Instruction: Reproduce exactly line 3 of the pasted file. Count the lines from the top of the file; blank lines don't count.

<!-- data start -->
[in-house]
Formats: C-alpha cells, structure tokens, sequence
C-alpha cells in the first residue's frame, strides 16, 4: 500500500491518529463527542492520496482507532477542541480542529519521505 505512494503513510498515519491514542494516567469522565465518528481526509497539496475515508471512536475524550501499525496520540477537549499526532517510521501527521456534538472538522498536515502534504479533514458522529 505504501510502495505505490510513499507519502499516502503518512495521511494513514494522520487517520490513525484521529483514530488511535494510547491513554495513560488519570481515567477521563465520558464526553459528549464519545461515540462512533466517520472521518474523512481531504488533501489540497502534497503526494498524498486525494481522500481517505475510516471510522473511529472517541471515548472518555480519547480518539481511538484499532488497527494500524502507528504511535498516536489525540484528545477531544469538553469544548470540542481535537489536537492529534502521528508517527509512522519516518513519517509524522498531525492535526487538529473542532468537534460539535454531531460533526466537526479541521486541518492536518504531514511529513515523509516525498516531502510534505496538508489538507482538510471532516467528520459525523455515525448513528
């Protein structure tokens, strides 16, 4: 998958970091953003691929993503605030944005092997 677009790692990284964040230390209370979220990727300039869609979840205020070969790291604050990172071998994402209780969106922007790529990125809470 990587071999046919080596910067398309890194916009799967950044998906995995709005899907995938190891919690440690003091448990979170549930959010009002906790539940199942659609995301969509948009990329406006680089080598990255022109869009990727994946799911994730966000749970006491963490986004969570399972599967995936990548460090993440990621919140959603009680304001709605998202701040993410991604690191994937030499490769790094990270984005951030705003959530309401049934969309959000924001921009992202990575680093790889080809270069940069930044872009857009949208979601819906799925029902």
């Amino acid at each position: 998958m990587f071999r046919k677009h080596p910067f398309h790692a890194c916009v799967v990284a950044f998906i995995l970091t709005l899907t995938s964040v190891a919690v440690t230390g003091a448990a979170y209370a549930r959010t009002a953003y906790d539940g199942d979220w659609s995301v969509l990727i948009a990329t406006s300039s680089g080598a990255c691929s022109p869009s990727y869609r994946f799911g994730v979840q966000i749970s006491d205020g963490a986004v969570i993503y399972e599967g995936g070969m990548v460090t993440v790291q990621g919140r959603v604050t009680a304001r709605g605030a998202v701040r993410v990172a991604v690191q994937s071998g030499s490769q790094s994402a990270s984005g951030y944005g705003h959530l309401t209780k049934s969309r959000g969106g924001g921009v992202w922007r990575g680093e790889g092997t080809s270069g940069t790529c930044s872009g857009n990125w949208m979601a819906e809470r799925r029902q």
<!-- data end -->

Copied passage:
C-alpha cells in the first residue's frame, strides 16, 4: 500500500491518529463527542492520496482507532477542541480542529519521505 505512494503513510498515519491514542494516567469522565465518528481526509497539496475515508471512536475524550501499525496520540477537549499526532517510521501527521456534538472538522498536515502534504479533514458522529 505504501510502495505505490510513499507519502499516502503518512495521511494513514494522520487517520490513525484521529483514530488511535494510547491513554495513560488519570481515567477521563465520558464526553459528549464519545461515540462512533466517520472521518474523512481531504488533501489540497502534497503526494498524498486525494481522500481517505475510516471510522473511529472517541471515548472518555480519547480518539481511538484499532488497527494500524502507528504511535498516536489525540484528545477531544469538553469544548470540542481535537489536537492529534502521528508517527509512522519516518513519517509524522498531525492535526487538529473542532468537534460539535454531531460533526466537526479541521486541518492536518504531514511529513515523509516525498516531502510534505496538508489538507482538510471532516467528520459525523455515525448513528